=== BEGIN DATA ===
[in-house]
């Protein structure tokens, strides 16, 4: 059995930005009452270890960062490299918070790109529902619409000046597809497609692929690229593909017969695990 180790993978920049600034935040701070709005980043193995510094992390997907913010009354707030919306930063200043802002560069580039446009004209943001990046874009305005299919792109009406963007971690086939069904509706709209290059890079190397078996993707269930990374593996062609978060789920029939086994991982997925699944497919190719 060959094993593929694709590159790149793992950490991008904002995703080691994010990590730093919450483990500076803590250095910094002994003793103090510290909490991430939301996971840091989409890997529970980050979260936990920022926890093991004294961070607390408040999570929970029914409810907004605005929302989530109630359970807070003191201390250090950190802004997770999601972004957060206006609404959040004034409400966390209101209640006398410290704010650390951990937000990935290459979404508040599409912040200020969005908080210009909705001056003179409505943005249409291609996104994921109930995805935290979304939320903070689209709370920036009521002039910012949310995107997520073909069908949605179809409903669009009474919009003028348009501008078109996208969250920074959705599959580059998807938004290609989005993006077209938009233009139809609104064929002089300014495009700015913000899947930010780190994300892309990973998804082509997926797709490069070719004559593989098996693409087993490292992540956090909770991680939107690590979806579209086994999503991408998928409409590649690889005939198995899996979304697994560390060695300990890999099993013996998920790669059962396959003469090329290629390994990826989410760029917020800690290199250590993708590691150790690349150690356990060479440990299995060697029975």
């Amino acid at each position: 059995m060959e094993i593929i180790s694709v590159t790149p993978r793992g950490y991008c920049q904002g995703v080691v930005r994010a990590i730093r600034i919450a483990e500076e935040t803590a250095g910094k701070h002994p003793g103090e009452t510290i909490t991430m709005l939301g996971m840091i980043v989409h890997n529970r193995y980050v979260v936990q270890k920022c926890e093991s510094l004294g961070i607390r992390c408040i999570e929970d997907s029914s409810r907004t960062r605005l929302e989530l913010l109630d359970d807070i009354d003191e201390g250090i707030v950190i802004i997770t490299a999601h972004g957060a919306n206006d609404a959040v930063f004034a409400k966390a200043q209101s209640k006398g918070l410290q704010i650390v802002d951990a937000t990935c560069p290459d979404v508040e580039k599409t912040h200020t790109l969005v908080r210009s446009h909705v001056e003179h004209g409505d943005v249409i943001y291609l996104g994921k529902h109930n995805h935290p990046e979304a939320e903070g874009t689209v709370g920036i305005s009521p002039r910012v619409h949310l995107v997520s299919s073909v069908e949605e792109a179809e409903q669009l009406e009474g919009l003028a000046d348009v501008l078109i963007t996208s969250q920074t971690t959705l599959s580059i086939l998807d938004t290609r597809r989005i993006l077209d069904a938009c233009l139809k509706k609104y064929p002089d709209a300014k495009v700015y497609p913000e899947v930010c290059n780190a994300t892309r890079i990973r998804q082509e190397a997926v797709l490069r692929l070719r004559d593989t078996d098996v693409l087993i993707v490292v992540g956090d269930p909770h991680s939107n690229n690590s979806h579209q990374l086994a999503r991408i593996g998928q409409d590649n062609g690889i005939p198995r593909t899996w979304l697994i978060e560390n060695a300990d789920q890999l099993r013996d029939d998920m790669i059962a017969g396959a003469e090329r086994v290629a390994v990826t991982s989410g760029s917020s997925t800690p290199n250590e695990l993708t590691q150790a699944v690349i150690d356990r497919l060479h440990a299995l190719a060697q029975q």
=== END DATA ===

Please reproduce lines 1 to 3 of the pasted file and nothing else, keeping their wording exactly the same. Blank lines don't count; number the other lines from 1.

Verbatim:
[in-house]
């Protein structure tokens, strides 16, 4: 059995930005009452270890960062490299918070790109529902619409000046597809497609692929690229593909017969695990 180790993978920049600034935040701070709005980043193995510094992390997907913010009354707030919306930063200043802002560069580039446009004209943001990046874009305005299919792109009406963007971690086939069904509706709209290059890079190397078996993707269930990374593996062609978060789920029939086994991982997925699944497919190719 060959094993593929694709590159790149793992950490991008904002995703080691994010990590730093919450483990500076803590250095910094002994003793103090510290909490991430939301996971840091989409890997529970980050979260936990920022926890093991004294961070607390408040999570929970029914409810907004605005929302989530109630359970807070003191201390250090950190802004997770999601972004957060206006609404959040004034409400966390209101209640006398410290704010650390951990937000990935290459979404508040599409912040200020969005908080210009909705001056003179409505943005249409291609996104994921109930995805935290979304939320903070689209709370920036009521002039910012949310995107997520073909069908949605179809409903669009009474919009003028348009501008078109996208969250920074959705599959580059998807938004290609989005993006077209938009233009139809609104064929002089300014495009700015913000899947930010780190994300892309990973998804082509997926797709490069070719004559593989098996693409087993490292992540956090909770991680939107690590979806579209086994999503991408998928409409590649690889005939198995899996979304697994560390060695300990890999099993013996998920790669059962396959003469090329290629390994990826989410760029917020800690290199250590993708590691150790690349150690356990060479440990299995060697029975």
């Amino acid at each position: 059995m060959e094993i593929i180790s694709v590159t790149p993978r793992g950490y991008c920049q904002g995703v080691v930005r994010a990590i730093r600034i919450a483990e500076e935040t803590a250095g910094k701070h002994p003793g103090e009452t510290i909490t991430m709005l939301g996971m840091i980043v989409h890997n529970r193995y980050v979260v936990q270890k920022c926890e093991s510094l004294g961070i607390r992390c408040i999570e929970d997907s029914s409810r907004t960062r605005l929302e989530l913010l109630d359970d807070i009354d003191e201390g250090i707030v950190i802004i997770t490299a999601h972004g957060a919306n206006d609404a959040v930063f004034a409400k966390a200043q209101s209640k006398g918070l410290q704010i650390v802002d951990a937000t990935c560069p290459d979404v508040e580039k599409t912040h200020t790109l969005v908080r210009s446009h909705v001056e003179h004209g409505d943005v249409i943001y291609l996104g994921k529902h109930n995805h935290p990046e979304a939320e903070g874009t689209v709370g920036i305005s009521p002039r910012v619409h949310l995107v997520s299919s073909v069908e949605e792109a179809e409903q669009l009406e009474g919009l003028a000046d348009v501008l078109i963007t996208s969250q920074t971690t959705l599959s580059i086939l998807d938004t290609r597809r989005i993006l077209d069904a938009c233009l139809k509706k609104y064929p002089d709209a300014k495009v700015y497609p913000e899947v930010c290059n780190a994300t892309r890079i990973r998804q082509e190397a997926v797709l490069r692929l070719r004559d593989t078996d098996v693409l087993i993707v490292v992540g956090d269930p909770h991680s939107n690229n690590s979806h579209q990374l086994a999503r991408i593996g998928q409409d590649n062609g690889i005939p198995r593909t899996w979304l697994i978060e560390n060695a300990d789920q890999l099993r013996d029939d998920m790669i059962a017969g396959a003469e090329r086994v290629a390994v990826t991982s989410g760029s917020s997925t800690p290199n250590e695990l993708t590691q150790a699944v690349i150690d356990r497919l060479h440990a299995l190719a060697q029975q």